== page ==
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What is a Prolapse?

Prolapse of the uterus is a medical condition in which the structures of the vagina and the uterus get weakened and move down the vagina towards the vulva. The condition affects a largenumber of women so it can be considered as a fairly common one. Theaforementioned structures get damaged so the condition gradually develops.There are numerous factors which may lead to the development of a prolapse andthese include the natural process of aging, obesity, chronic cough,constipation, straining and lifting heavy objects. In some instances prolapsemay be associated with childbirth. Some cases may also be connected to genetic weakness of the tissues which are in charge of supporting the uterus orthe vagina. The most common symptoms of this uncomfortable medical conditionmay include a feeling of fullness in the vagina or a sensation which may bedescribed as a dragging one.

What is a Vaginal Hysterectomy?

Vaginal hysterectomy is a certain type of surgical procedurewhich involves the removal of the uterus through an incision in the vagina.This type of surgery is in most cases accompanied by sling and bowel proceduresfor urinary incontinence and prolapse repairs of the bladder. Not all cases of prolapse of the uterusrequire a vaginal hysterectomy as there are also certain alternatives tosurgery which may sometimes be helpful. This is mainly due to the fact thatthere are different degrees of prolapse. One of the most commonly utilizedalternatives to vaginal hysterectomy is physiotherapy. In some cases it is usedin conjunction with certain types of devices inserted into the vagina which areexceptionally efficient in improving its muscle tone. Other alternativetreatment methods include vaginal pessary which is a plastic sort of devicewhich serves a purposes of holding the prolapse up. Some cases may also berelieved by utilizing specially designed pelvic floor exercises.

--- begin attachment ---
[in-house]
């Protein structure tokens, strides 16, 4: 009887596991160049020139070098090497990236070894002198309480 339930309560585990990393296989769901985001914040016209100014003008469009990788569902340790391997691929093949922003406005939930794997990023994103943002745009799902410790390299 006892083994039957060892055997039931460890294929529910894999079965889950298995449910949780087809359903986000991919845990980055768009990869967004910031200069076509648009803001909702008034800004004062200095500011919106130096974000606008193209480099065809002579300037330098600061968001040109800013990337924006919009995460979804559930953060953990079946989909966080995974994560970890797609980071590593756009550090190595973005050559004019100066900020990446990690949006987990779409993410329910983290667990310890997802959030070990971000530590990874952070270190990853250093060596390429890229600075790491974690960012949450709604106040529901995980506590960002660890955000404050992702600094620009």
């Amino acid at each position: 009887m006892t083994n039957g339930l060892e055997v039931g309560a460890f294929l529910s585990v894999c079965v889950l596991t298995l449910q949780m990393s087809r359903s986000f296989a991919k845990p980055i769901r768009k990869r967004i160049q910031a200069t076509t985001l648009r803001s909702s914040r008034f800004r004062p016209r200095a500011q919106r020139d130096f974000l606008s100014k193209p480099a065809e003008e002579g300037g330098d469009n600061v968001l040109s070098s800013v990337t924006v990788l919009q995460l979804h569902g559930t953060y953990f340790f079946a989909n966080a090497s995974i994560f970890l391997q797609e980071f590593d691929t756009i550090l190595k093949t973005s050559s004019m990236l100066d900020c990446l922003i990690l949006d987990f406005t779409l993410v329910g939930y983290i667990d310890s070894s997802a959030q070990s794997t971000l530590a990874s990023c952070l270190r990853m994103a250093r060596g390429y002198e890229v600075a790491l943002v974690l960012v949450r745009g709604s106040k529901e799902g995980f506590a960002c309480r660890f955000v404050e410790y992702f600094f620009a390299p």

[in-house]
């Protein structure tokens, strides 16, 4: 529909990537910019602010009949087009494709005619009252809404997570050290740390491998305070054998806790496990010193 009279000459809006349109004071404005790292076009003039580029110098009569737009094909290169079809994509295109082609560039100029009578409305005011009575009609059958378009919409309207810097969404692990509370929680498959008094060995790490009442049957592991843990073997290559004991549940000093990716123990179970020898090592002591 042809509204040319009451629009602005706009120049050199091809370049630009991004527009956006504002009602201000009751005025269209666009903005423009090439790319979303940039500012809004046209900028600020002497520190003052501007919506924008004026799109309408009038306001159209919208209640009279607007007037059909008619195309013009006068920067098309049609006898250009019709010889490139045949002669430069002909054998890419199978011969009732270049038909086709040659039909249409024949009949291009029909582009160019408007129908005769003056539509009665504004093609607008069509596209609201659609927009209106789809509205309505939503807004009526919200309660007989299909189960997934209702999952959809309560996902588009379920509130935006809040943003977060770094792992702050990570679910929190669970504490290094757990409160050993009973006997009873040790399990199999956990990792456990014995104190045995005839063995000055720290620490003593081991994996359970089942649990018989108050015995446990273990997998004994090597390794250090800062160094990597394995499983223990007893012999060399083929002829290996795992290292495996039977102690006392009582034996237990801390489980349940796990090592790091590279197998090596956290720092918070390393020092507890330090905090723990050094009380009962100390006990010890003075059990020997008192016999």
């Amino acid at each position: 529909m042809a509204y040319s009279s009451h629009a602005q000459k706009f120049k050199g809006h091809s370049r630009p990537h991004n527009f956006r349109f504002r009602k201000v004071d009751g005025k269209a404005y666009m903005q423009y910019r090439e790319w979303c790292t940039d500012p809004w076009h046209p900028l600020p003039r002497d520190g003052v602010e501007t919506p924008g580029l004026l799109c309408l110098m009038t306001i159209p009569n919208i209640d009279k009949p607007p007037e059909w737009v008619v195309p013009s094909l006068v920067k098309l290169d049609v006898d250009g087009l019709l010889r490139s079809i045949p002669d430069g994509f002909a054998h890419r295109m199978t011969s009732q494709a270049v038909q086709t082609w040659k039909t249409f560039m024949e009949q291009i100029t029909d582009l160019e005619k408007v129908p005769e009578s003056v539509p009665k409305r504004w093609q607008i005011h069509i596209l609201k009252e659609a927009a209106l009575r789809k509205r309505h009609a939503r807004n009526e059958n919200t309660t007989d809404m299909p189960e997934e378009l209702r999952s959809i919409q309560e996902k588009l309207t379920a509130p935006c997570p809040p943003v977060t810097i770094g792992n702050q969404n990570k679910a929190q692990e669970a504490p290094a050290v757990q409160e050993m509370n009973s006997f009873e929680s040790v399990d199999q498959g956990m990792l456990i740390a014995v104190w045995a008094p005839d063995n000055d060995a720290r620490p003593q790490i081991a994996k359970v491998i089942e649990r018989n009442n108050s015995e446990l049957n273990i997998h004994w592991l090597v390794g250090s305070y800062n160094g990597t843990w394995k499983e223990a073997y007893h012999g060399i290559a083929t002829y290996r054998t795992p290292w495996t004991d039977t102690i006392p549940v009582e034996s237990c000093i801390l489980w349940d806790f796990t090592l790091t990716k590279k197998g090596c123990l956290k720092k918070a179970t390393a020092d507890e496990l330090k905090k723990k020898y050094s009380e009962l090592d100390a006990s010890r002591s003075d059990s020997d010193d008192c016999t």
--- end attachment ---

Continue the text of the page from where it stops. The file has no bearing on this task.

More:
How is a Vaginal Hysterectomy Performed?

Vaginal hysterectomy needs to be performed in a hospitalsetting and it requires either spinal or general anesthesia, which may sometimes be accompanied by sedation. The surgeon first needs to make a cutaround the cervix, before carefully pushing the bladder and the bowel away fromthe uterus. The next step of the surgical procedure involves clamping, cuttingand tying the blood vessels that supply the uterus and all the surroundingtissues. The uterus then gets removed and the vaginal vault gets closed. Somecases of vaginal hysterectomy may involve the use of additional supportingstitches to the vaginal vault. Once the surgery is performed, the patient isreturned to the ward where the nursing staff checks the vaginal bleeding, thetemperature, respiration, pulse and blood pressure of the patient. Thepatient needs to move onto alternate sides every two hours in order to preventpressure sores from occurring on the heels, the bottom and the back. One alsoneeds to take a really deep breath every hour in order to prevent any chestinfections from developing. The patient will also receive an absorbent dressingin the vagina which is very efficient in preventing any excessive bleeding.Some patients may receive a catheter as well in order to be able to pass the urinemuch more easily.

Complications of Vaginal Hysterectomy

Even though vaginal hysterectomy is in most cases completelysafe, it may still be associated with certain types of complications. One ofthe possible complications includes the urinary retention which may occur in acouple of days after the surgery has been performed. Due to difficulties inpassing urine, the patient may need to use a catheter in order to pass itnormally. Some cases of vaginal hysterectomy are involved with injuries tocertain adjacent organs such as the rectum, the ureters or the bladder. Somerare cases may also involve the development of a vaginal fistula. Among themost dangerous complications of vaginal hysterectomy are different sorts ofinfections. Antibiotics are commonly used before and after the surgery in orderto prevent infection, but there are still small chances of the development of pelvicor vaginal infections. Such types of infections may easily be detected bysymptoms like fever, an unpleasant smelling vaginal discharge and burning orstinging sensations when passing urine. Some rare cases of vaginal hysterectomymay involve severe blood loss and hematoma. The cases in which hematoma occurs areusually taken care of by utilizing surgical drainage, while blood loss may becompensated for with blood transfusion. Embolism or blood clots in the legs orthe lungs are a pretty much rare risk in pelvic surgery and even if they dooccur, they may be relieved by utilizing certain types of blood thinning agentsor support stockings. Most surgical interventions require the use of modernanesthetics and there are certain problems associated with those which may alsotake place in some cases of vaginal hysterectomy.

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